Confounding all of the pre-election polls, the exit polls and even the Netanyahu camp, Bibi Netanyahu won a resounding victory in Israeli elections. As I noted in an earlier update, Israeli polls are traditionally unreliable, and with the large undecided vote, the election could significantly swing in any direction. I must admit, like many, I was stunned by the result. I expected the undecideds to vote against Likud. Probably, the combination of a strong get out the vote effort (ironically like Obama), Netanyahu’s sudden turn around opposing the establishment of a Palestinian state, a smart campaign blitz (his video and TV ads were brilliant) and the idea of a strong leader all led to the unexpected result.
The next step is building a governing coalition. The likely coalition partners will be Likud (Netanyahu), Habayit Yehudi (Bennett), Kulanu (Kochlon), Yisrael Beitenu (Liberman), Shas and United Torah (both ultra-Orthodox). If this coalition materializes, it will be considered a far right wing government. Here are my thoughts on this government:
1) Persecution of Messianic Jews will increase. Honestly, I do not understand Evangelical Christian support for Netanyahu. Because his natural allies are the ultra-Orthodox, who hate Messianic Jews and, for that matter, any Jews who don’t subscribe to their hard line views, almost any Netanyahu government will include them, likely leading to their retaking the Ministry of Interior, which controls immigration to Israel, thereby opening the door to targeting Messianic Jews not only seeking to immigrate but those who are already citizens.
2) Again, because of the inclusion of the ultra-Orthodox, the very significant advances made by the last government in forcing the scores of thousands of young ultra-Orthodox to serve in the military will likely be undone. Also, the subsidy for large families (ultra-Orthodox), cut by the last government, will likely be increased again.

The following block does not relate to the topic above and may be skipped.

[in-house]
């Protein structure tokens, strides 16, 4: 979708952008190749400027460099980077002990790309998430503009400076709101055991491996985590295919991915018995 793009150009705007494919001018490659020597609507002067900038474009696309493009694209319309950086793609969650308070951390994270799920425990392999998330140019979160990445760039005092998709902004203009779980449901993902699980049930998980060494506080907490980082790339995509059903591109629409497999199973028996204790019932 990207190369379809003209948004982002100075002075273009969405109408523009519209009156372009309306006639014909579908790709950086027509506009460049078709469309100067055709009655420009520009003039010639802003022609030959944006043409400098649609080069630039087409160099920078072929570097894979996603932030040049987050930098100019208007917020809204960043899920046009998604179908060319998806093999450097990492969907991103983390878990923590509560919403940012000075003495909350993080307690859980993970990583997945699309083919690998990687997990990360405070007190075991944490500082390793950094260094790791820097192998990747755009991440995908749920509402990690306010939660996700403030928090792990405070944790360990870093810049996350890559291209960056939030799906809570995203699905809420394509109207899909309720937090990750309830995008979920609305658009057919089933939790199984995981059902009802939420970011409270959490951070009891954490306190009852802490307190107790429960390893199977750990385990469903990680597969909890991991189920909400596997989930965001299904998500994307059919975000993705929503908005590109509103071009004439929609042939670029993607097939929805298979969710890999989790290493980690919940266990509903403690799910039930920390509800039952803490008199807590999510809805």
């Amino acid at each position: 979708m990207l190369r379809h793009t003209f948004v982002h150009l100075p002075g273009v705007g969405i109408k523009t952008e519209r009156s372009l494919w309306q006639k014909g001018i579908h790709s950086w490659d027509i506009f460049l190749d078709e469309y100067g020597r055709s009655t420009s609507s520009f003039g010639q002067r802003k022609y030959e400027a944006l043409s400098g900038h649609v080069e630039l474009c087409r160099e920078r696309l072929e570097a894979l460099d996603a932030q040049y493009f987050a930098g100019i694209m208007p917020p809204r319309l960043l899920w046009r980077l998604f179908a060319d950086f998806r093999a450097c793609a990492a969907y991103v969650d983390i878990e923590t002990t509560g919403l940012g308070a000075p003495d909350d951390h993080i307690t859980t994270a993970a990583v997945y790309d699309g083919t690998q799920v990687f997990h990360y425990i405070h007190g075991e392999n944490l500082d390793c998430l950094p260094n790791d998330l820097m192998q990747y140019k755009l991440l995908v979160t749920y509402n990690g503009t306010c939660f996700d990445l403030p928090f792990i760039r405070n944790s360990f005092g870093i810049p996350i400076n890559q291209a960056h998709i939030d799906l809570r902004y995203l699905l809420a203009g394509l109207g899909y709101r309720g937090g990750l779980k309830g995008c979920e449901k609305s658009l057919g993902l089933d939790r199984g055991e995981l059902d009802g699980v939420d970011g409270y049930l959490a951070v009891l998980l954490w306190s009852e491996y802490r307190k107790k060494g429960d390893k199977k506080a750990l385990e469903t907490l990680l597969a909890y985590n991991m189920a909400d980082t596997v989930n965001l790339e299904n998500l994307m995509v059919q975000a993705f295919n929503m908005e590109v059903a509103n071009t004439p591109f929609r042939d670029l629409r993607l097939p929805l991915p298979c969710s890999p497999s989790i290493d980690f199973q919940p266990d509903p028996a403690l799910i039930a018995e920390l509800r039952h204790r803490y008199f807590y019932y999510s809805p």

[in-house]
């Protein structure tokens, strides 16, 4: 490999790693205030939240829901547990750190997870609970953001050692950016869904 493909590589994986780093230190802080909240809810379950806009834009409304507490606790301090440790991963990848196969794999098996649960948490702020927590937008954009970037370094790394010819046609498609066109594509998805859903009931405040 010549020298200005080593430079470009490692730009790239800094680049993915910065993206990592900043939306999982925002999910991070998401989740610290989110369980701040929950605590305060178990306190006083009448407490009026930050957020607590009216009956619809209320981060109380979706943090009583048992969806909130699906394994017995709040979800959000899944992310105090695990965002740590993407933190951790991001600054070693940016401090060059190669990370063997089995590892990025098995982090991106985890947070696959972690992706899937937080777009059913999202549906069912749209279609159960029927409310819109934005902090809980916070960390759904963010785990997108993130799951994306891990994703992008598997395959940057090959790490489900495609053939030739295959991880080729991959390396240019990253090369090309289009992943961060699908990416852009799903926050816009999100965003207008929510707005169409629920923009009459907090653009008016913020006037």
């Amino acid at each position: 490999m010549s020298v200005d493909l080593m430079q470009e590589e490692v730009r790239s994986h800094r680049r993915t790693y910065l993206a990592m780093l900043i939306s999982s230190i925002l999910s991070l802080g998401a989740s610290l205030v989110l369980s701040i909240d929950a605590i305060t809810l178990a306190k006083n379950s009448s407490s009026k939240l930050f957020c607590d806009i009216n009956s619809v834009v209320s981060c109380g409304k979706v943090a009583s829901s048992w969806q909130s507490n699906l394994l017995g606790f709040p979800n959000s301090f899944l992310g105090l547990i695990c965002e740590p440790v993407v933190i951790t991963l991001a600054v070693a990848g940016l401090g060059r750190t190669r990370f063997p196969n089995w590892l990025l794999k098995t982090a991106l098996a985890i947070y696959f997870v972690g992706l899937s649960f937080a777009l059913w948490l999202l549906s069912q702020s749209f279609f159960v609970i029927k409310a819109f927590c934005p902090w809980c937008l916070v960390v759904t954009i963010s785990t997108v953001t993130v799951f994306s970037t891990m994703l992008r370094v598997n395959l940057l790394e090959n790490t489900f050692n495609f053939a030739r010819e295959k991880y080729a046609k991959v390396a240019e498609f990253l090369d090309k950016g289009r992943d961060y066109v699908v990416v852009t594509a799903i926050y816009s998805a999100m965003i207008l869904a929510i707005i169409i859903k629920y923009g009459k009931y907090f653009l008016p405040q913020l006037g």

3) Settlement building will almost certainly continue unabated, leading to Israel’s further isolation from Europe and the United States.
4) Any peace agreement with the Palestinians, probably unachievable at this time under any Israeli government, is a non-starter now. At least with another government, attempts would be made to make peace, easing international pressure on Israel.
5) If Moshe Kahlon, the leader of Kulanu, becomes finance minister (he was campaigning for the position), then it’s possible the massive housing shortage in Israel will be addressed.
6) Relations with the Obama administration will remain poisoned, possibly leading to shrinking US support for Israel.
7) Netanyahu’s campaign was built on security and opposition to Iranian acquisition of nuclear weapons. While I agree with his concern about Iran, one would think that working closely with the Obama administration only would help in the effort to deny Iran any possible nuclear weapon break out capability. With both leaders at such odds, any joint effort is undercut. In addition, if Netanyahu decides that Israel must go it alone with a military attack against Iranian installations, Iran will signal for Hezbollah to rain her massive missile arsenal on Israel’s northern border. A few years ago Israel’s defense minister predicted about 1000 Israelis would be killed in such a confrontation – a huge number for a small country.
As you can probably tell, we didn’t vote for Likud. Sorry if I offended Likud supporters. I try to tell it as it is. On a lighter note, here are some pics of us voting. The first one is a poster outside the polling area describing the voting procedure, including identifying the party with the letters designating which party is which.
The second pic is the table of election monitors, who check off the name of the person voting. You must show some form of government identity. It’s very similar to the US.
The third pic is the actual voting slips. Each person is given an envelope. The person enters the voting booth (similar to what’s seen in the US) and chooses one slip of paper indicating which party the person will vote for. The slip of paper is then inserted into the envelope, sealed and then placed in the ballot box outside the booth.
The fourth and fifth pics show Stacy and me voting in our second national election since we moved here three years ago.
Despite my pessimism about the election results, Israel still is the only country in the Middle East with free elections. It’s quite a statement in a region surrounded by crackpot regimes.